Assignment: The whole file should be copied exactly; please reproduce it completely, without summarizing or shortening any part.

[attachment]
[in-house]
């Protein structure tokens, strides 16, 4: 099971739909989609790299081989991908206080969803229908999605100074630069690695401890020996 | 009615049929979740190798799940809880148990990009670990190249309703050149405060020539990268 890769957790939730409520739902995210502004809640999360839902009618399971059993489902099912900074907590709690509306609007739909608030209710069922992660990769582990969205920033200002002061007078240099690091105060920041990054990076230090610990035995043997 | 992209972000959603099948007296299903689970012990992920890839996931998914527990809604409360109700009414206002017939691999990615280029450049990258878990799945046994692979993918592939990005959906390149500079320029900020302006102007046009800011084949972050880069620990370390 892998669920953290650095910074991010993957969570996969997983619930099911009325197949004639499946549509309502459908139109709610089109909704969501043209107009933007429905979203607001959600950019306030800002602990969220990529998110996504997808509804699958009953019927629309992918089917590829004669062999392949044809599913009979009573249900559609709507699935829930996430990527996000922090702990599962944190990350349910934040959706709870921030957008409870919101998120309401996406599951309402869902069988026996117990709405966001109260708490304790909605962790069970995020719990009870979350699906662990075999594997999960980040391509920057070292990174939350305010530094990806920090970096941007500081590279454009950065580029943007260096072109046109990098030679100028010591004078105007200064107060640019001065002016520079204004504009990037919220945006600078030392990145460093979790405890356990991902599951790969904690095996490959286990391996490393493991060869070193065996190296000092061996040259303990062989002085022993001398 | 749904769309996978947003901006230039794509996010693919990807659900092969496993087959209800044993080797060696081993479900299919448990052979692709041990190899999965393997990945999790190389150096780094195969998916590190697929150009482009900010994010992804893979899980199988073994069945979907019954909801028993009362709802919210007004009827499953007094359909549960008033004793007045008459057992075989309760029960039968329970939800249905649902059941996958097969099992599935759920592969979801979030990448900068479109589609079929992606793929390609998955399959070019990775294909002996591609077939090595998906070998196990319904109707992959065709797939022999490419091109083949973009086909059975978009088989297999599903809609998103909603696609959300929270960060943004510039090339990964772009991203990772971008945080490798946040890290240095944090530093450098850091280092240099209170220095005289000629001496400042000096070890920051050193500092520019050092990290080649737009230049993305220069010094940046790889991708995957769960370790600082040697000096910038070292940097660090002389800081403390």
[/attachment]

[in-house]
């Protein structure tokens, strides 16, 4: 099971739909989609790299081989991908206080969803229908999605100074630069690695401890020996 | 009615049929979740190798799940809880148990990009670990190249309703050149405060020539990268 890769957790939730409520739902995210502004809640999360839902009618399971059993489902099912900074907590709690509306609007739909608030209710069922992660990769582990969205920033200002002061007078240099690091105060920041990054990076230090610990035995043997 | 992209972000959603099948007296299903689970012990992920890839996931998914527990809604409360109700009414206002017939691999990615280029450049990258878990799945046994692979993918592939990005959906390149500079320029900020302006102007046009800011084949972050880069620990370390 892998669920953290650095910074991010993957969570996969997983619930099911009325197949004639499946549509309502459908139109709610089109909704969501043209107009933007429905979203607001959600950019306030800002602990969220990529998110996504997808509804699958009953019927629309992918089917590829004669062999392949044809599913009979009573249900559609709507699935829930996430990527996000922090702990599962944190990350349910934040959706709870921030957008409870919101998120309401996406599951309402869902069988026996117990709405966001109260708490304790909605962790069970995020719990009870979350699906662990075999594997999960980040391509920057070292990174939350305010530094990806920090970096941007500081590279454009950065580029943007260096072109046109990098030679100028010591004078105007200064107060640019001065002016520079204004504009990037919220945006600078030392990145460093979790405890356990991902599951790969904690095996490959286990391996490393493991060869070193065996190296000092061996040259303990062989002085022993001398 | 749904769309996978947003901006230039794509996010693919990807659900092969496993087959209800044993080797060696081993479900299919448990052979692709041990190899999965393997990945999790190389150096780094195969998916590190697929150009482009900010994010992804893979899980199988073994069945979907019954909801028993009362709802919210007004009827499953007094359909549960008033004793007045008459057992075989309760029960039968329970939800249905649902059941996958097969099992599935759920592969979801979030990448900068479109589609079929992606793929390609998955399959070019990775294909002996591609077939090595998906070998196990319904109707992959065709797939022999490419091109083949973009086909059975978009088989297999599903809609998103909603696609959300929270960060943004510039090339990964772009991203990772971008945080490798946040890290240095944090530093450098850091280092240099209170220095005289000629001496400042000096070890920051050193500092520019050092990290080649737009230049993305220069010094940046790889991708995957769960370790600082040697000096910038070292940097660090002389800081403390």